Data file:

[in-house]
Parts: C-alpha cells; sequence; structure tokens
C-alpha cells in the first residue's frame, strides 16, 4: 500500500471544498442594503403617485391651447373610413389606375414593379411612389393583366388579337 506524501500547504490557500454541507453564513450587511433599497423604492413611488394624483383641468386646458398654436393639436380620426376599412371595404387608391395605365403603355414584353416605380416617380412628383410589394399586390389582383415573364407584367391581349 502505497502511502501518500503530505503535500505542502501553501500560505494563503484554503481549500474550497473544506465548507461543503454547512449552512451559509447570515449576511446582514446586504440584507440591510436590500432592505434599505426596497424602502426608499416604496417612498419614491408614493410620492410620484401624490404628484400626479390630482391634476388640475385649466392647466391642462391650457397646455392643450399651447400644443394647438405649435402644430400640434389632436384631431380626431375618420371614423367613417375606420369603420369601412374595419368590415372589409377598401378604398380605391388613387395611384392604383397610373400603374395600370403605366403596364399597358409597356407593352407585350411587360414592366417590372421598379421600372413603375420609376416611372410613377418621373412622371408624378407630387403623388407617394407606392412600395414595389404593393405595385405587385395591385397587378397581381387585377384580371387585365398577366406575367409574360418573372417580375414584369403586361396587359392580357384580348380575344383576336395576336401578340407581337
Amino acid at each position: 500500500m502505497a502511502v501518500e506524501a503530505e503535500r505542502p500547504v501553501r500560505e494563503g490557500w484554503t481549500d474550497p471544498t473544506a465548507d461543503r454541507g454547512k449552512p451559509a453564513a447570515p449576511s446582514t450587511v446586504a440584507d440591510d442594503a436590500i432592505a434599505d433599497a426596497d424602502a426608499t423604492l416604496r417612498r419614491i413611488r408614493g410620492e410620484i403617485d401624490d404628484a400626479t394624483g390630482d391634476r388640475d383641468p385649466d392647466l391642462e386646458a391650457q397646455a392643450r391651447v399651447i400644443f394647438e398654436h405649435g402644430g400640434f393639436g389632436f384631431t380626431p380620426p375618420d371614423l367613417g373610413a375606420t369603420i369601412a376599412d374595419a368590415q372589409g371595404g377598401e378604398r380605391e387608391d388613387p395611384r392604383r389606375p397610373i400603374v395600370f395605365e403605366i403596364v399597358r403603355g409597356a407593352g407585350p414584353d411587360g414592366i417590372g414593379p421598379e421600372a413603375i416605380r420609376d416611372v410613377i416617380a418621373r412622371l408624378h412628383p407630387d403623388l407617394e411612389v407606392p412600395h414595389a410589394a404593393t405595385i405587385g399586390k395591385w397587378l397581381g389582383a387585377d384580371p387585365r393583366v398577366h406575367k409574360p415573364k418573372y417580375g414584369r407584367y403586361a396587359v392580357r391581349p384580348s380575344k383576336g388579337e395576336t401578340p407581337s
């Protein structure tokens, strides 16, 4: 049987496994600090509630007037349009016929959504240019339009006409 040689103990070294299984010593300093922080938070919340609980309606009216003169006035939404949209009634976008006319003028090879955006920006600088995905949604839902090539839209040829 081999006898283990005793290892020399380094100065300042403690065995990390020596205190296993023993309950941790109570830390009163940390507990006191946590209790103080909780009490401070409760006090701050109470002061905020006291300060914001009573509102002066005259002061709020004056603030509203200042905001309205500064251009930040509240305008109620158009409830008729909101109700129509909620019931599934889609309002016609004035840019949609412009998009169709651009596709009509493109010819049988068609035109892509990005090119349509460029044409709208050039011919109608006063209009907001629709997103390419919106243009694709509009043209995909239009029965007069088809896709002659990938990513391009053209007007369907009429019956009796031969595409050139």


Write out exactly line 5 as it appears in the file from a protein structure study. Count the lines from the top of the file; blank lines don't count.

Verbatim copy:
């Protein structure tokens, strides 16, 4: 049987496994600090509630007037349009016929959504240019339009006409 040689103990070294299984010593300093922080938070919340609980309606009216003169006035939404949209009634976008006319003028090879955006920006600088995905949604839902090539839209040829 081999006898283990005793290892020399380094100065300042403690065995990390020596205190296993023993309950941790109570830390009163940390507990006191946590209790103080909780009490401070409760006090701050109470002061905020006291300060914001009573509102002066005259002061709020004056603030509203200042905001309205500064251009930040509240305008109620158009409830008729909101109700129509909620019931599934889609309002016609004035840019949609412009998009169709651009596709009509493109010819049988068609035109892509990005090119349509460029044409709208050039011919109608006063209009907001629709997103390419919106243009694709509009043209995909239009029965007069088809896709002659990938990513391009053209007007369907009429019956009796031969595409050139």